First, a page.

Filed under Saxon history

Offa’s Dyke

This is a wall – or monument, barrier, that is generally believed to have been built by the Mercian king Offa to separate Wales from England, and that, like Hadrian’s Wall, to have run from sea to sea. But the story is far less clear or straightforward. This is from an article by Chris Catling … Continue reading

Antarctic and Volcanoes

One of the most important pieces of research in the Antarctic has been the analysis of ice cores which has enabled scientists to piece together the past 2,000 years, and in particular, the number of large volcanic eruptions, via the presence of sulphate dust. This is from an article by Steve Connor in the i … Continue reading

Britain’s Borderlands

Rory Stewart is, as his name suggests, a Scot, but he is one of the most English in his extraordinary life to date. A talented linguist, he has spent a lot of time walking the deserts of the middle east, and for a time was deputy governor of Iraq, and is one of the most … Continue reading

Plugging My Books

This is a blatant attempt to tweak a few book sales, as they are just sitting around at home getting on each others’ nerves. I have written 17 books, with another one that needs working on. Theyare mostly local history, but I never do just local – whatever Iwrite about, I always try to place it within a wider … Continue reading

The English Abroad

The English Abroad

The denizens of these islands have long had an awkward relationship with mainland Europe, perhaps more so during the Crusades when they were often on the rampage away from home. This is from Rose Macaulay’s book ‘the Went to Portugal’,  after a suggestion from the Pope that they could break their journey in Portugal. This … Continue reading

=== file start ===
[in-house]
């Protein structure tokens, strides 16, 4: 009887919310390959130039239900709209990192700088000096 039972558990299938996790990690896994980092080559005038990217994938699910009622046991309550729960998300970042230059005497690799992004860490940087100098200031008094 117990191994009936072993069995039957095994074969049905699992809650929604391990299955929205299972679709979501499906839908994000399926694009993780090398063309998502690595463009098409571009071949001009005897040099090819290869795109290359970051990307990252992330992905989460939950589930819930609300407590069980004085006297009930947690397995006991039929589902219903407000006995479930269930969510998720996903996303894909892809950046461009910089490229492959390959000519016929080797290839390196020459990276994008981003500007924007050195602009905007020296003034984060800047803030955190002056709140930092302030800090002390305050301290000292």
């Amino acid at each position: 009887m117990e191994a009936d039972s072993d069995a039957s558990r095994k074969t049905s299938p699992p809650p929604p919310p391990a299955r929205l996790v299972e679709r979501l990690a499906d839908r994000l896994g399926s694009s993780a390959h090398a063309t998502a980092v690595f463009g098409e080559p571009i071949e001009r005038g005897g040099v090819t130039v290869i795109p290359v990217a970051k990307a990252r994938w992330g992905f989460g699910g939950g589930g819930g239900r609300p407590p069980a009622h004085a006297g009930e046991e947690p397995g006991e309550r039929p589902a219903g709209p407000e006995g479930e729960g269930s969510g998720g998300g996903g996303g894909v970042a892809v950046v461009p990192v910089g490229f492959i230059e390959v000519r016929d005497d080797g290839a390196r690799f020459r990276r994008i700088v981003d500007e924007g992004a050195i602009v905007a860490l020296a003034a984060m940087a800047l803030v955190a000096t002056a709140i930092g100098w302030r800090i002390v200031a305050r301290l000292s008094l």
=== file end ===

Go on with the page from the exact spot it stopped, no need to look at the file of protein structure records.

From Mimicry to Drama

From Mimicry to Drama

More cribbings from my tome on St Bartholomew’s Fair: “The  first power of the mind revealed in every child is that of mimicry. The majority of me  go to the grave mimics; in religion, manners, language they have learnt their parts, and acquitted themselves in them more or less respectably. Nearly all child’s play is … Continue reading

The Story of Bristol’s Eponymous Bridge

The Story of Bristol’s Eponymous Bridge

This is from a paper I presented at the Regional History Centre’s Symposium in 2010. For the full story of the Bridge, ‘Death and the Bridge – The Georgian Rebuilding of Bristol Bridge’ is available from me via Amazon. The kindle version is ‘Civil Engineering & Civic Apathy’ Bristol Bridge: Barometer of Bristol’s Prosperity The … Continue reading

The Space of Words

The Space of Words

The Christian Bible begins with ‘In the beginning was the word’. This is one of the most famous lines in English, and yet nobody today really knows what it means. Part of it is that it has been translated several times, never a good way to obtain clarity of meaning, but more importantly, we live … Continue reading